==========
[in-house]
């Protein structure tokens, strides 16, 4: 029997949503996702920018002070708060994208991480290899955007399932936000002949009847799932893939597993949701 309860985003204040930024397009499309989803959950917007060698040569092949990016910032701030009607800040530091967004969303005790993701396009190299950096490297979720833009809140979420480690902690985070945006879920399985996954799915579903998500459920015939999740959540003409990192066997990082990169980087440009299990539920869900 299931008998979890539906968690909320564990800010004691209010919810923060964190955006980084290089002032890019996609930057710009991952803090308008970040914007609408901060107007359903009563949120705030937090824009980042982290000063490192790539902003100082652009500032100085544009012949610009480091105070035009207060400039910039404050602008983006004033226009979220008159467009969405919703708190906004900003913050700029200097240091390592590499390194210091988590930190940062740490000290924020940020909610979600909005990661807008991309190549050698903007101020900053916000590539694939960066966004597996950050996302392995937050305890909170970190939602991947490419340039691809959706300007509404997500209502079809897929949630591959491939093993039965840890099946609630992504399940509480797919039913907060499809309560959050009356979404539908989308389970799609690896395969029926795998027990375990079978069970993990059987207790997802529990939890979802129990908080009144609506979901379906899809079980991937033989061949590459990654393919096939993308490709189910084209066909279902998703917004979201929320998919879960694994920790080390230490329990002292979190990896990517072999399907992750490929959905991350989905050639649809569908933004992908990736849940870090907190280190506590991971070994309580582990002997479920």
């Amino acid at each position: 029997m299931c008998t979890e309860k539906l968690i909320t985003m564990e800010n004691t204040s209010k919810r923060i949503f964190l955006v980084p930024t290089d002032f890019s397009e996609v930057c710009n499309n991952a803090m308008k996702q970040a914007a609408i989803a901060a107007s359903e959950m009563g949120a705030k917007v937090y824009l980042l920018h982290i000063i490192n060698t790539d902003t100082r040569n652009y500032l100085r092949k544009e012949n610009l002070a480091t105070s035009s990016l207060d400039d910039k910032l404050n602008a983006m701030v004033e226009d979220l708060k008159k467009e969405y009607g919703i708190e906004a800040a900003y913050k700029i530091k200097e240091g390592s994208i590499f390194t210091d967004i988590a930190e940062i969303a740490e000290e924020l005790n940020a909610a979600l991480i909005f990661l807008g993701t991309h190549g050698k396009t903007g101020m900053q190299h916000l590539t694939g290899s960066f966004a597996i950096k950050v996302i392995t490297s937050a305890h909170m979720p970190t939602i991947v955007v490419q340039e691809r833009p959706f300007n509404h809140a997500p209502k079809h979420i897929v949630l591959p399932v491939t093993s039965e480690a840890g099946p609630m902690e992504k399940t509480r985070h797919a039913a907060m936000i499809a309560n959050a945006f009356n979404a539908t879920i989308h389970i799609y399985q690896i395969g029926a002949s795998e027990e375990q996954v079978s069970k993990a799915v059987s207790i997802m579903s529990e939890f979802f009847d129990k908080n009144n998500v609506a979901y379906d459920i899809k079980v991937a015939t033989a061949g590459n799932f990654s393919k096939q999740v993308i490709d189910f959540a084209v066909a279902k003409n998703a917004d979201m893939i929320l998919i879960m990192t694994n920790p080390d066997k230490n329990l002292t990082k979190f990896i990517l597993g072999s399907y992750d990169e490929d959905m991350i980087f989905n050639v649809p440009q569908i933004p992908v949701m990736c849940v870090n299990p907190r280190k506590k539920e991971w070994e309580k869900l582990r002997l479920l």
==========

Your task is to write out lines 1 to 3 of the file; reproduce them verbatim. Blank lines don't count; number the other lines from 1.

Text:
[in-house]
């Protein structure tokens, strides 16, 4: 029997949503996702920018002070708060994208991480290899955007399932936000002949009847799932893939597993949701 309860985003204040930024397009499309989803959950917007060698040569092949990016910032701030009607800040530091967004969303005790993701396009190299950096490297979720833009809140979420480690902690985070945006879920399985996954799915579903998500459920015939999740959540003409990192066997990082990169980087440009299990539920869900 299931008998979890539906968690909320564990800010004691209010919810923060964190955006980084290089002032890019996609930057710009991952803090308008970040914007609408901060107007359903009563949120705030937090824009980042982290000063490192790539902003100082652009500032100085544009012949610009480091105070035009207060400039910039404050602008983006004033226009979220008159467009969405919703708190906004900003913050700029200097240091390592590499390194210091988590930190940062740490000290924020940020909610979600909005990661807008991309190549050698903007101020900053916000590539694939960066966004597996950050996302392995937050305890909170970190939602991947490419340039691809959706300007509404997500209502079809897929949630591959491939093993039965840890099946609630992504399940509480797919039913907060499809309560959050009356979404539908989308389970799609690896395969029926795998027990375990079978069970993990059987207790997802529990939890979802129990908080009144609506979901379906899809079980991937033989061949590459990654393919096939993308490709189910084209066909279902998703917004979201929320998919879960694994920790080390230490329990002292979190990896990517072999399907992750490929959905991350989905050639649809569908933004992908990736849940870090907190280190506590991971070994309580582990002997479920």
């Amino acid at each position: 029997m299931c008998t979890e309860k539906l968690i909320t985003m564990e800010n004691t204040s209010k919810r923060i949503f964190l955006v980084p930024t290089d002032f890019s397009e996609v930057c710009n499309n991952a803090m308008k996702q970040a914007a609408i989803a901060a107007s359903e959950m009563g949120a705030k917007v937090y824009l980042l920018h982290i000063i490192n060698t790539d902003t100082r040569n652009y500032l100085r092949k544009e012949n610009l002070a480091t105070s035009s990016l207060d400039d910039k910032l404050n602008a983006m701030v004033e226009d979220l708060k008159k467009e969405y009607g919703i708190e906004a800040a900003y913050k700029i530091k200097e240091g390592s994208i590499f390194t210091d967004i988590a930190e940062i969303a740490e000290e924020l005790n940020a909610a979600l991480i909005f990661l807008g993701t991309h190549g050698k396009t903007g101020m900053q190299h916000l590539t694939g290899s960066f966004a597996i950096k950050v996302i392995t490297s937050a305890h909170m979720p970190t939602i991947v955007v490419q340039e691809r833009p959706f300007n509404h809140a997500p209502k079809h979420i897929v949630l591959p399932v491939t093993s039965e480690a840890g099946p609630m902690e992504k399940t509480r985070h797919a039913a907060m936000i499809a309560n959050a945006f009356n979404a539908t879920i989308h389970i799609y399985q690896i395969g029926a002949s795998e027990e375990q996954v079978s069970k993990a799915v059987s207790i997802m579903s529990e939890f979802f009847d129990k908080n009144n998500v609506a979901y379906d459920i899809k079980v991937a015939t033989a061949g590459n799932f990654s393919k096939q999740v993308i490709d189910f959540a084209v066909a279902k003409n998703a917004d979201m893939i929320l998919i879960m990192t694994n920790p080390d066997k230490n329990l002292t990082k979190f990896i990517l597993g072999s399907y992750d990169e490929d959905m991350i980087f989905n050639v649809p440009q569908i933004p992908v949701m990736c849940v870090n299990p907190r280190k506590k539920e991971w070994e309580k869900l582990r002997l479920l």